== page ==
The internet has been a place where people can come together to laugh and promote awful ideas for a fair amount of its existence. Long before Boaty McBoatface or pretty much every online poll to name anything ever, there was 2006’s Snakes on a Plane.
The film marked Samuel L. Jackson’s full transformation into a living meme, and is probably why we ended up with those Sharknado movies. The problem is that the movie shone a spotlight on a huge security risk for all the animals to see. That’s why a decade later we’re still seeing stories about snakes on planes. This time a passenger left his snake on a local Alaska airline, and it was found during the following flight.
Luckily for passengers, the snake wasn’t venomous, and flight attendants caught it and locked it in a storage bin until the plane was safely on the ground.
Since we’re here, let’s take a trip back to 2006 with a demonstrational video on how to smuggle snakes onto a plane.
Last week I was scrolling through the channels because my cable box was having issues downloading program info. It was like being back in 1996. I had to scroll through the channels not pressing the page up/page down buttons, but the channel up/channel down ones instead.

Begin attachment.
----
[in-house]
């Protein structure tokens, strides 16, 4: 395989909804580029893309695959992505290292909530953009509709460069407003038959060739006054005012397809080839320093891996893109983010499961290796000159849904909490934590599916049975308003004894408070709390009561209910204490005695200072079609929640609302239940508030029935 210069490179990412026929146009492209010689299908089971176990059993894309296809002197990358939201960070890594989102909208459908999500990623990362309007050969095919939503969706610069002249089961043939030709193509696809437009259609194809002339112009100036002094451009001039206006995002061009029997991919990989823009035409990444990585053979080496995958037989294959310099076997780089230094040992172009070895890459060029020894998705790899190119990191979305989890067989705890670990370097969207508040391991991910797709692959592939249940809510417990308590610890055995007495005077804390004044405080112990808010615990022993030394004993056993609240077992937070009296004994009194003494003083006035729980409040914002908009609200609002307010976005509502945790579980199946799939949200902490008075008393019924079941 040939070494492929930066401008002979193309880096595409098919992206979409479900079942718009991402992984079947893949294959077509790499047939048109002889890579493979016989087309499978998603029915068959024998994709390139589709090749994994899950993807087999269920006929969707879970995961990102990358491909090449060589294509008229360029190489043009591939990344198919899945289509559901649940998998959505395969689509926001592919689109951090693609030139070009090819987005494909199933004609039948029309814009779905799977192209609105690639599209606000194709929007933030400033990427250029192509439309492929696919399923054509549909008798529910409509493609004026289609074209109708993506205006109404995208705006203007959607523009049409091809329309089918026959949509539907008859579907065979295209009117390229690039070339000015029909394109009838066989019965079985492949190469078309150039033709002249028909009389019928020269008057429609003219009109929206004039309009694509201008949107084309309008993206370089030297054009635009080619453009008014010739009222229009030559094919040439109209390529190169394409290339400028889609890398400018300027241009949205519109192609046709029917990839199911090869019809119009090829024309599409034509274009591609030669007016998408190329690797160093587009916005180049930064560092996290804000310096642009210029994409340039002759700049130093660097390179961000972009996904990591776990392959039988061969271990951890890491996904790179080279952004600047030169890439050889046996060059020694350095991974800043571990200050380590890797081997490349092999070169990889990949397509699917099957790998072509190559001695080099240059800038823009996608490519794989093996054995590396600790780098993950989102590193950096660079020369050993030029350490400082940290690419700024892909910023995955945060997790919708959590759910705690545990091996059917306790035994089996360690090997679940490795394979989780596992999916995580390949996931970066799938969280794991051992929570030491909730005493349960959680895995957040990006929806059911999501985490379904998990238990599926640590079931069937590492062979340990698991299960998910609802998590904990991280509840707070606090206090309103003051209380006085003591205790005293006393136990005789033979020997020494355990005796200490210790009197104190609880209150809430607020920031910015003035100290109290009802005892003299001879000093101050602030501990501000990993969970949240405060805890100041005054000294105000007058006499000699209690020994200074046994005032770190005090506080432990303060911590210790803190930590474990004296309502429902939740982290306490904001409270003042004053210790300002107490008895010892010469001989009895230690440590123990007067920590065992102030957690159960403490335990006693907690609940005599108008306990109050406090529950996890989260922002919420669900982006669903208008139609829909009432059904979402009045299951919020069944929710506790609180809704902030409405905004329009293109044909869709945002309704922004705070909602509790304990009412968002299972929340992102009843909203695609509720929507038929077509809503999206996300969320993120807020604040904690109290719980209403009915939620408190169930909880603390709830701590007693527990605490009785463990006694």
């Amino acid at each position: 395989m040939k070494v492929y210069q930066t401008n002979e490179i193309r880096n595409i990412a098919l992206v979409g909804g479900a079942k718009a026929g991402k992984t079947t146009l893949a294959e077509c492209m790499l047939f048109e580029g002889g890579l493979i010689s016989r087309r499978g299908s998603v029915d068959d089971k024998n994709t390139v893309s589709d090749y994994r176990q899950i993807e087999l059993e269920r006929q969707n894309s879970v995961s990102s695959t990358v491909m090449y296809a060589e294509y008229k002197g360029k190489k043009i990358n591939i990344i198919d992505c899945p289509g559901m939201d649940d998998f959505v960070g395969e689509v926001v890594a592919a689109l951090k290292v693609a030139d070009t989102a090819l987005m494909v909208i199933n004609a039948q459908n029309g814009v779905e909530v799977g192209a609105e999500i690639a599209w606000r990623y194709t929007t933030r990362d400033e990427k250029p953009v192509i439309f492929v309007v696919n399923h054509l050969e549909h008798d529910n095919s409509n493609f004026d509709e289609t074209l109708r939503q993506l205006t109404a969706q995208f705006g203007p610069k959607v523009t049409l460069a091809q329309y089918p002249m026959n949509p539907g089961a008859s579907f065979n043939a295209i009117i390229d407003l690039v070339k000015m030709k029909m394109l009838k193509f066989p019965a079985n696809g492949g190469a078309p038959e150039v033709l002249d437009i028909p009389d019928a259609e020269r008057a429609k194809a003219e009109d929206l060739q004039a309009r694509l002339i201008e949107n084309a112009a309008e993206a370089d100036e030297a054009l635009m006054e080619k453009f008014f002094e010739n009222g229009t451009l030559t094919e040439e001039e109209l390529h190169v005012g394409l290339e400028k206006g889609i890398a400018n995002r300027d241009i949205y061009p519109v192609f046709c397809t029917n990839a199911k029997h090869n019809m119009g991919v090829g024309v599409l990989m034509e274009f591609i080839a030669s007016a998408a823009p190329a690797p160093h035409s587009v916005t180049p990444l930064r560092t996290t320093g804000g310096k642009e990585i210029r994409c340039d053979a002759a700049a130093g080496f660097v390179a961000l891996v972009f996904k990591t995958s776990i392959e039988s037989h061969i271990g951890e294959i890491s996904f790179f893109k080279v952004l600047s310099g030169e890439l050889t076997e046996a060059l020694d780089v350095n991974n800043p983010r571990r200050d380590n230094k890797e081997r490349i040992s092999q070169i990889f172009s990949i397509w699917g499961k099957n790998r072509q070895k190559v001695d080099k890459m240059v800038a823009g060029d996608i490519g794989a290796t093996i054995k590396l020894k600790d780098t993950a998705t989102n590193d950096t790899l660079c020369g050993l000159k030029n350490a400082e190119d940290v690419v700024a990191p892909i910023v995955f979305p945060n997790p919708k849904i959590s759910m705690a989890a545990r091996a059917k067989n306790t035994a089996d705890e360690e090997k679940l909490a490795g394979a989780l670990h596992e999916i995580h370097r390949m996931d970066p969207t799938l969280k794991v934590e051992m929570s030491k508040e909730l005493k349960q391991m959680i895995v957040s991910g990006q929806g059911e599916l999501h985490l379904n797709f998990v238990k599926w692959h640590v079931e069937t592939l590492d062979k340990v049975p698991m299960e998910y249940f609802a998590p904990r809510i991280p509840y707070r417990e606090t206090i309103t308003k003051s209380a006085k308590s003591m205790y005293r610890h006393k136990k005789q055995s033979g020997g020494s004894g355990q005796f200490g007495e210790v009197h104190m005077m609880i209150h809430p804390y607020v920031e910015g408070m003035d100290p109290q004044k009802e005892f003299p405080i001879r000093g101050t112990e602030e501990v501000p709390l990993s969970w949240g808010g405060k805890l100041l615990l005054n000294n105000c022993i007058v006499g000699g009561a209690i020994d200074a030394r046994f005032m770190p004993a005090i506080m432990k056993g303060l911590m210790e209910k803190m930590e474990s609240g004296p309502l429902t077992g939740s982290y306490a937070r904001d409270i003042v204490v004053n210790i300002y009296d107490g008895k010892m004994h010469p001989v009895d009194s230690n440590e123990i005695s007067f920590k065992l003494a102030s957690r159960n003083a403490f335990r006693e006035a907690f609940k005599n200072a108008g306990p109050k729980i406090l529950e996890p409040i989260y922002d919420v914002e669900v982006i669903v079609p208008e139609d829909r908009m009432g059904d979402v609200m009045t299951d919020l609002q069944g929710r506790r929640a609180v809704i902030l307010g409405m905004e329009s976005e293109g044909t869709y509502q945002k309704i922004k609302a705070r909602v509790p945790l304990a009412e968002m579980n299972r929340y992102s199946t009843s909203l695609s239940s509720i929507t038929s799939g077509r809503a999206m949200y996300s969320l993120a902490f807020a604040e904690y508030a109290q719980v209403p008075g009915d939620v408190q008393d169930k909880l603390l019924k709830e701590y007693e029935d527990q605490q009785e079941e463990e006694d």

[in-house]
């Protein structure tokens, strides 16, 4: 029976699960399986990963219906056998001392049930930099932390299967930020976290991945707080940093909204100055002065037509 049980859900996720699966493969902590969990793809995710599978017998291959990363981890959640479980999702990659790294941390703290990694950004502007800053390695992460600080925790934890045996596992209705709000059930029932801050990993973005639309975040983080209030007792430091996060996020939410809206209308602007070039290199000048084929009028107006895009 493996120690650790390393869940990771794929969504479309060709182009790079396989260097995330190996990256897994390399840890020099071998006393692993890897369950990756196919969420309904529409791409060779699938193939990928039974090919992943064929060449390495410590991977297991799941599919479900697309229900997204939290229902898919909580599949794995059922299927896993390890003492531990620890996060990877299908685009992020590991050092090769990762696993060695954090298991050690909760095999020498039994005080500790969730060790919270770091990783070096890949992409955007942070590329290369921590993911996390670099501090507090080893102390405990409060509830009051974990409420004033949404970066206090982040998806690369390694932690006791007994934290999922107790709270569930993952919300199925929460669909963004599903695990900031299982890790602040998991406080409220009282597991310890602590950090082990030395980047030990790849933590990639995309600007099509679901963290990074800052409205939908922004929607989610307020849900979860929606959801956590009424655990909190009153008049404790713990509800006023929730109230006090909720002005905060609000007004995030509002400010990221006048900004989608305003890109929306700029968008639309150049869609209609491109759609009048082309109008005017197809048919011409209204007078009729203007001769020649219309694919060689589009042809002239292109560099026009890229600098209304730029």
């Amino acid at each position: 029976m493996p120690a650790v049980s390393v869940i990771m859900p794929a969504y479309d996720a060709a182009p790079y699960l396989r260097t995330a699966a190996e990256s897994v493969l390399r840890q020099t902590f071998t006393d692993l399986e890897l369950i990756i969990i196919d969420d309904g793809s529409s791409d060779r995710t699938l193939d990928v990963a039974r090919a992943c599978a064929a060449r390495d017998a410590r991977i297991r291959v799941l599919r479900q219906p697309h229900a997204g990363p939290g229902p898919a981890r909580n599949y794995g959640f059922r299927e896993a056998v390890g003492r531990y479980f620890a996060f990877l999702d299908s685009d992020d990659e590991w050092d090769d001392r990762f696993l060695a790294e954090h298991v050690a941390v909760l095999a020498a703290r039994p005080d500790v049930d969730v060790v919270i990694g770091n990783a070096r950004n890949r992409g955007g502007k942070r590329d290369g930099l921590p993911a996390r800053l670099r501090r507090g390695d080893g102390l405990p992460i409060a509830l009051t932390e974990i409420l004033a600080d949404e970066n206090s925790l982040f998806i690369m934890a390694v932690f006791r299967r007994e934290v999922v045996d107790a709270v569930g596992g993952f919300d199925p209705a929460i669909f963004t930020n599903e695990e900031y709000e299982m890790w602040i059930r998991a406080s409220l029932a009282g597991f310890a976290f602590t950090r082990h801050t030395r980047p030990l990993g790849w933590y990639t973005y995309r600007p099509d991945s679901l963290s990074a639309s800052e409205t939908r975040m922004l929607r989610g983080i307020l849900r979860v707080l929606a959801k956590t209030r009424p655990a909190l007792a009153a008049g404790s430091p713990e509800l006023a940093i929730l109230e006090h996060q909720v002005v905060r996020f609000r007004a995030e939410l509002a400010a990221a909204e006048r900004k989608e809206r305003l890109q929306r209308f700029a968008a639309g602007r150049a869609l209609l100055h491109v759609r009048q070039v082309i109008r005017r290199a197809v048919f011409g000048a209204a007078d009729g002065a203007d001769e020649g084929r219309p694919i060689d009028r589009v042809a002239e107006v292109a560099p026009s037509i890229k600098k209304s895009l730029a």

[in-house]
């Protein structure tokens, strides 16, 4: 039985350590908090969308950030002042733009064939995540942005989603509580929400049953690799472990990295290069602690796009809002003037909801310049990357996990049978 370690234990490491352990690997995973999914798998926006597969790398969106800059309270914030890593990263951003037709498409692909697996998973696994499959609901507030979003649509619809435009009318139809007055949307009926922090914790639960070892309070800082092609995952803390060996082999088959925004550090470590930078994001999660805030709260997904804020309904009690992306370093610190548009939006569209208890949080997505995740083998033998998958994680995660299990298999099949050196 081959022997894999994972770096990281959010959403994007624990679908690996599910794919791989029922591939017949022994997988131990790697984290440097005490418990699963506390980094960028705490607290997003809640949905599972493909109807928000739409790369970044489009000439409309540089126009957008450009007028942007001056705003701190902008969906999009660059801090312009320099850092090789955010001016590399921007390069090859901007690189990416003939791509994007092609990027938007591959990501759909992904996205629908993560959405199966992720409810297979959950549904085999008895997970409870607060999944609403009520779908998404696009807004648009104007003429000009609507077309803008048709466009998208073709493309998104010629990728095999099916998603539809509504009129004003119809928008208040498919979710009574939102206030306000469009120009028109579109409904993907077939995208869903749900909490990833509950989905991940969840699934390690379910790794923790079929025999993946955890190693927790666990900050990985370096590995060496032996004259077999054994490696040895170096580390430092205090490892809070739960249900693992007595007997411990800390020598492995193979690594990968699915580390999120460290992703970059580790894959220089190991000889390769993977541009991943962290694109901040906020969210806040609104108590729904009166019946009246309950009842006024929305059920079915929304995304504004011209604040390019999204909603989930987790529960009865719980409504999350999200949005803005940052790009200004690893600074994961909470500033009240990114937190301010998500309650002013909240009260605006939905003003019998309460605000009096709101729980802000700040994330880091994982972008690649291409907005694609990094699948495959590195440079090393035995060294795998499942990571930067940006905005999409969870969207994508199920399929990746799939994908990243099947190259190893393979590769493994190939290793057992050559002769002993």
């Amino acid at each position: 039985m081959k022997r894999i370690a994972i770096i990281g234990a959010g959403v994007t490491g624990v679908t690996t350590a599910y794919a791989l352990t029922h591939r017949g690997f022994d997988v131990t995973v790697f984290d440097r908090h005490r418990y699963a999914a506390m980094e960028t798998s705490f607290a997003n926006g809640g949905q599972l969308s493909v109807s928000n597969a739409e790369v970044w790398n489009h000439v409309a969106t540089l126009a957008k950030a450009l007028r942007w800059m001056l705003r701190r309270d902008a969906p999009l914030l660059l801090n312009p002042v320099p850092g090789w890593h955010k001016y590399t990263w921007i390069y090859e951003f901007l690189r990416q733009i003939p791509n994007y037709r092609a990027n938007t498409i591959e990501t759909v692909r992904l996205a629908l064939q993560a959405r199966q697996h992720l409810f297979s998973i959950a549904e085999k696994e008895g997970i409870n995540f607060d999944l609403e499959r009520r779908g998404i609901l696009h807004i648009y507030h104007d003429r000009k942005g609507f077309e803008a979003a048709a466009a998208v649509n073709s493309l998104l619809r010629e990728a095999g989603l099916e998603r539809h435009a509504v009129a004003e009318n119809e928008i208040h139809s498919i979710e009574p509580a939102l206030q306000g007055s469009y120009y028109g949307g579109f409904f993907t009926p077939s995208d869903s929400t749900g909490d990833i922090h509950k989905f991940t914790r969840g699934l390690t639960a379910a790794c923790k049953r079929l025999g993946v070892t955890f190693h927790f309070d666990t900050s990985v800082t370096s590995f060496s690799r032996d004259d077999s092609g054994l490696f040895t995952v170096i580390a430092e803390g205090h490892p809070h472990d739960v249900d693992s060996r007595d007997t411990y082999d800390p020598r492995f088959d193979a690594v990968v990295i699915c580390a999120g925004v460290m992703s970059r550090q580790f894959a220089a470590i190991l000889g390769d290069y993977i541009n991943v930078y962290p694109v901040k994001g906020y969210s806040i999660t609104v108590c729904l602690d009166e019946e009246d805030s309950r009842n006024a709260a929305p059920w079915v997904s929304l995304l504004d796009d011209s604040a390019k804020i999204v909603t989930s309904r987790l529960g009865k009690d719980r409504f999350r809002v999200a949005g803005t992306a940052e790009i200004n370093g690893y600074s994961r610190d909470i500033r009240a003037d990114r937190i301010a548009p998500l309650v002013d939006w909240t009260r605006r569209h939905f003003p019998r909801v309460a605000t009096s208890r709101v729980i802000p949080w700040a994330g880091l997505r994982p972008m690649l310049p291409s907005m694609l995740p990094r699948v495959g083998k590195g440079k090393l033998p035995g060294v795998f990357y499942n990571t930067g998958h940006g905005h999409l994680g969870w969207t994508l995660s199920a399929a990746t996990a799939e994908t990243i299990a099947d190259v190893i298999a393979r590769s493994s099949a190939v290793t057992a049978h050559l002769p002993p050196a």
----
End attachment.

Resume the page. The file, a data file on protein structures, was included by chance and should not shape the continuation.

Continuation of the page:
I stopped at FX, because they are generally good to me, after all, they brought us the greatest show about Denis Leary’s stand-up world this side of The Job. But tonight’s fare was not quite at that level. Instead I got the last half hour of Snakes on a Plane. I know it was cool four years ago for blogs to be all excited about this movie, but really, it’s a second-rate action flick that’s never sure if it’s supposed to be sarcastic or not.
There’s always some out there trying to cash in on someone else. In 2007, Transformers saw Transmorphers. Snakes on a Plane saw Snakes on a Train. However, sometimes it’s not so much a something as it’s a someone. Such as:
The mayor of Batman, Turkey is suing Christopher Nolan for improper use of the name Batman.